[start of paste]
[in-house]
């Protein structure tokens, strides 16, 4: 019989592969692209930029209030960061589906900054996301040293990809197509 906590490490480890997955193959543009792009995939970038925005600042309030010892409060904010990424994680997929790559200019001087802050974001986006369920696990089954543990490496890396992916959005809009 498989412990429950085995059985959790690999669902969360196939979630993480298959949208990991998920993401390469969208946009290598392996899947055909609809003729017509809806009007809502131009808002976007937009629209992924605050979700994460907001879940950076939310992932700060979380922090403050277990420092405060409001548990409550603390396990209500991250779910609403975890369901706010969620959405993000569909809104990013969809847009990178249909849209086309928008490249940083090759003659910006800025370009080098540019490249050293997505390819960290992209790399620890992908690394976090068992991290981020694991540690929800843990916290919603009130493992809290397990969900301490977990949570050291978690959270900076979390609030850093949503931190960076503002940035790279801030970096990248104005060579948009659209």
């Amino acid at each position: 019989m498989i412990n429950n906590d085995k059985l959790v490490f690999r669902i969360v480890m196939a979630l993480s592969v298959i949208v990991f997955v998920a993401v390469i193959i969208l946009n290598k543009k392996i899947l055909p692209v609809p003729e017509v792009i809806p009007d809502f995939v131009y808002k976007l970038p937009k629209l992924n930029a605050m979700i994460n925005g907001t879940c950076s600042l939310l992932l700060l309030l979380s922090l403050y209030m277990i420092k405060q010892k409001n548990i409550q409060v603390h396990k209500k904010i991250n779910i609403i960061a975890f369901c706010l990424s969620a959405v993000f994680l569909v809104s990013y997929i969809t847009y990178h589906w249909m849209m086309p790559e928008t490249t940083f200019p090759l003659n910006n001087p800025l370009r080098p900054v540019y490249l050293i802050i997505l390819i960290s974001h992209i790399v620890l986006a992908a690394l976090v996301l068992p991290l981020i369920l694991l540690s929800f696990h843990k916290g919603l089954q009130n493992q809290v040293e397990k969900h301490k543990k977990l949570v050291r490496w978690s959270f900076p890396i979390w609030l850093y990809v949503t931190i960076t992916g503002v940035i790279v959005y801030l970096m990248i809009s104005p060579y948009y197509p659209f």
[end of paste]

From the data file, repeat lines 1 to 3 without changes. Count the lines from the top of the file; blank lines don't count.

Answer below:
[in-house]
């Protein structure tokens, strides 16, 4: 019989592969692209930029209030960061589906900054996301040293990809197509 906590490490480890997955193959543009792009995939970038925005600042309030010892409060904010990424994680997929790559200019001087802050974001986006369920696990089954543990490496890396992916959005809009 498989412990429950085995059985959790690999669902969360196939979630993480298959949208990991998920993401390469969208946009290598392996899947055909609809003729017509809806009007809502131009808002976007937009629209992924605050979700994460907001879940950076939310992932700060979380922090403050277990420092405060409001548990409550603390396990209500991250779910609403975890369901706010969620959405993000569909809104990013969809847009990178249909849209086309928008490249940083090759003659910006800025370009080098540019490249050293997505390819960290992209790399620890992908690394976090068992991290981020694991540690929800843990916290919603009130493992809290397990969900301490977990949570050291978690959270900076979390609030850093949503931190960076503002940035790279801030970096990248104005060579948009659209």
């Amino acid at each position: 019989m498989i412990n429950n906590d085995k059985l959790v490490f690999r669902i969360v480890m196939a979630l993480s592969v298959i949208v990991f997955v998920a993401v390469i193959i969208l946009n290598k543009k392996i899947l055909p692209v609809p003729e017509v792009i809806p009007d809502f995939v131009y808002k976007l970038p937009k629209l992924n930029a605050m979700i994460n925005g907001t879940c950076s600042l939310l992932l700060l309030l979380s922090l403050y209030m277990i420092k405060q010892k409001n548990i409550q409060v603390h396990k209500k904010i991250n779910i609403i960061a975890f369901c706010l990424s969620a959405v993000f994680l569909v809104s990013y997929i969809t847009y990178h589906w249909m849209m086309p790559e928008t490249t940083f200019p090759l003659n910006n001087p800025l370009r080098p900054v540019y490249l050293i802050i997505l390819i960290s974001h992209i790399v620890l986006a992908a690394l976090v996301l068992p991290l981020i369920l694991l540690s929800f696990h843990k916290g919603l089954q009130n493992q809290v040293e397990k969900h301490k543990k977990l949570v050291r490496w978690s959270f900076p890396i979390w609030l850093y990809v949503t931190i960076t992916g503002v940035i790279v959005y801030l970096m990248i809009s104005p060579y948009y197509p659209f």